News: Ventura County sailors honor Nisei for Veterans Day
Story by Petty Officer 1st Class Kim McLendon
ARLETA, Calif. - Sailors from Navy Operational Support Center Ventura County kick off Veterans Day celebrations by visiting Nisei World War II veterans at Nikkei Senior Gardens, Friday afternoon, Nov. 9. As part of the Spirit of ’45 event organized by VITAS Innovative Hospice Care and the Nikkei Senior Gardens to honor the life and history of the Nisei veterans of World War II.
The Nisei are Americans of Japanese descent. Men, women and children were moved to internment camps after Pearl Harbor was attacked and the U.S. entered World War II.
“Their inner strength demonstrated in an outward fashion makes them an integral part of the Greatest Generation,” said Chief Petty Officer Howard H Nelson Jr., assigned to NOSC Ventura County. “I consider it a tremendous honor to be able to meet these American heroes in person and pray that their wisdom rubs off and stays with us.”
Master Chief Petty Officer Terry Delacruz, command master chief, NOSC Ventura County, encourages as many sailors as possible to attend these events and learn from their predecessors. Twelve sailors attended and spent time visiting with the Nisei veterans.
“This is the best opportunity for us to celebrate our veterans for Veterans Day,” said Delacruz.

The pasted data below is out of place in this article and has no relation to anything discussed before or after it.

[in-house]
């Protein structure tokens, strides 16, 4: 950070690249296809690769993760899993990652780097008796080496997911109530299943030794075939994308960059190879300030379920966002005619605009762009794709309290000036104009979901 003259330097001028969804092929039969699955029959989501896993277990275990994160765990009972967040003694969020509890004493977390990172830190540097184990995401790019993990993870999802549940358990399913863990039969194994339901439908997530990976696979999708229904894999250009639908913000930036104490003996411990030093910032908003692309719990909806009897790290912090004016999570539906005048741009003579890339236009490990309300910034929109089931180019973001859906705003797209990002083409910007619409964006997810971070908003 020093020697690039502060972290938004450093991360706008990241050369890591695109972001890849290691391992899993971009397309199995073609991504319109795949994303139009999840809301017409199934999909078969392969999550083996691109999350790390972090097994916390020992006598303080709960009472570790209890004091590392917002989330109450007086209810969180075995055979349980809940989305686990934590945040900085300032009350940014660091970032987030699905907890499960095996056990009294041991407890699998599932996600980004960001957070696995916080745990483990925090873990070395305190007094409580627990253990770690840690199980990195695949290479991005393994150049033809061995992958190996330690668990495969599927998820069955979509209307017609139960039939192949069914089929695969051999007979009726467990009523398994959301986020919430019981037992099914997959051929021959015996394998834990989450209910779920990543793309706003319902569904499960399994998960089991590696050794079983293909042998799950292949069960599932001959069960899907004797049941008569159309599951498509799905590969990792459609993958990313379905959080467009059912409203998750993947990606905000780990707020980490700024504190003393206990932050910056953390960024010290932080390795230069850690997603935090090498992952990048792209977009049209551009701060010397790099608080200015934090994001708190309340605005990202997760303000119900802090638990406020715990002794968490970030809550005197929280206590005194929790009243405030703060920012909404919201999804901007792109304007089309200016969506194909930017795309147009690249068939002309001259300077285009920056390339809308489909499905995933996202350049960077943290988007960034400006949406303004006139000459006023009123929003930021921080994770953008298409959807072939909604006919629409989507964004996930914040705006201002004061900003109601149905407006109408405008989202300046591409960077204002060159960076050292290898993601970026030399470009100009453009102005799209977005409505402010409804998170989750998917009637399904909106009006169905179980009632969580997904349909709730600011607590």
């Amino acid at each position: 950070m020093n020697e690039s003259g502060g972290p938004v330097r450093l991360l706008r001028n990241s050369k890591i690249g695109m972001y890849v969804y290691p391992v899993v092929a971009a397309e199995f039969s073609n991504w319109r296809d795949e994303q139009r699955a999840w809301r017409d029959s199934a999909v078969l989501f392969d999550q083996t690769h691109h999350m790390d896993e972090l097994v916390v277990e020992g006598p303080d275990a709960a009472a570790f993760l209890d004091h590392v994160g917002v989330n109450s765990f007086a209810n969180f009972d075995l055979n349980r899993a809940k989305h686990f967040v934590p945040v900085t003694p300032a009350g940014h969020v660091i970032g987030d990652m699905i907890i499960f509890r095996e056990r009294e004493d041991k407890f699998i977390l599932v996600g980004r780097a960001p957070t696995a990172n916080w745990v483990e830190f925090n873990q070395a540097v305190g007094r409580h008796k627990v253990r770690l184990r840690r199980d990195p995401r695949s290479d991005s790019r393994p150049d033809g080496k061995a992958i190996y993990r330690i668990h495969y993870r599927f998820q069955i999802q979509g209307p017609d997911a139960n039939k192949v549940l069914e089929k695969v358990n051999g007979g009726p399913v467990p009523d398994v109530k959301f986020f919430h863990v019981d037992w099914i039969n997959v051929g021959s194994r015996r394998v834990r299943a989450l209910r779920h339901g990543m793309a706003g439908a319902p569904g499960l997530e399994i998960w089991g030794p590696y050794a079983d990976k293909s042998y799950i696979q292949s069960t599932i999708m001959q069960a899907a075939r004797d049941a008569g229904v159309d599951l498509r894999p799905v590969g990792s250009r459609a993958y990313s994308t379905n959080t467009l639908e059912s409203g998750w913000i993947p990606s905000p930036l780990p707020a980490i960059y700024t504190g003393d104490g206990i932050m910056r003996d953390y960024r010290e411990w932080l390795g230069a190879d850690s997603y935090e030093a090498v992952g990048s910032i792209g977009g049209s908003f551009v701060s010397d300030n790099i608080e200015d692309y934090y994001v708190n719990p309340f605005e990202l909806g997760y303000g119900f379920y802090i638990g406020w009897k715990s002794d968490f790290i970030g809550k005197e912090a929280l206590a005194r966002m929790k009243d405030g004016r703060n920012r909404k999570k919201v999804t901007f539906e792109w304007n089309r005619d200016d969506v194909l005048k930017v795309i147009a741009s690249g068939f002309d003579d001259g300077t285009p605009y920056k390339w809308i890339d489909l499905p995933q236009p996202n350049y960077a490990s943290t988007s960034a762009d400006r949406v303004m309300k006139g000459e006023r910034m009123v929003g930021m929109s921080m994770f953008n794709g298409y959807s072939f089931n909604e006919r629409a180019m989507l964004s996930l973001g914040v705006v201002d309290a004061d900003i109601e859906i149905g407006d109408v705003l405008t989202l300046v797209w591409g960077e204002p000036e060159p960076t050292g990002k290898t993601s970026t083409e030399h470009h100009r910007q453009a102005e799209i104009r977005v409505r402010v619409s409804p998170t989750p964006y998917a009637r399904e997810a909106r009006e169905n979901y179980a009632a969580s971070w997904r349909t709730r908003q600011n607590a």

Colors were presented by Ventura County color guard. Yeoman 2nd Class Jacqueline Foster, part of the color guard, felt the experience was humbling.
“Times have really changed, and seeing how much pride our older generation has in our country and our military really puts in perspective how much they willingly sacrificed,” said Foster.
After colors were presented by the NOSC Ventura County color guard, Hospital Corpsman 2nd Class Christi Ward, Navy Reserve Operational Health Support Unit, Camp Pendleton, Calif., sang the national anthem. Ward lives in Arroyo Grande, Calif., and drove 170 miles to sing and spend time with the veterans. Ward believes these opportunities are important to show respect and honor to those who served before her.
“When we talk to those who have served in the rmed forces during specific periods, we get the real history, the multidimensional, first-person view,” said Ward. “The man who kept his uniforms, metals, and pictures that he displayed for us, so we were able to touch the history.”
Not long after the bombing of Pearl Harbor, more than 100,000 people of Japanese descent who lived in Pacific coastal areas were taken from their homes and interned in one of 10 camps. The government categorized them as “enemy aliens.”
Given 10 days notice, many lost their homes and businesses, their freedom.
“We were married in ’41 and sent to the camps,” said Dorothy Ikkanda, wife of Tom Ikkanda, U.S. Army. They were moved to Manzanar Camp, east of the Sierra Mountains, in the Owens Valley of central eastern California.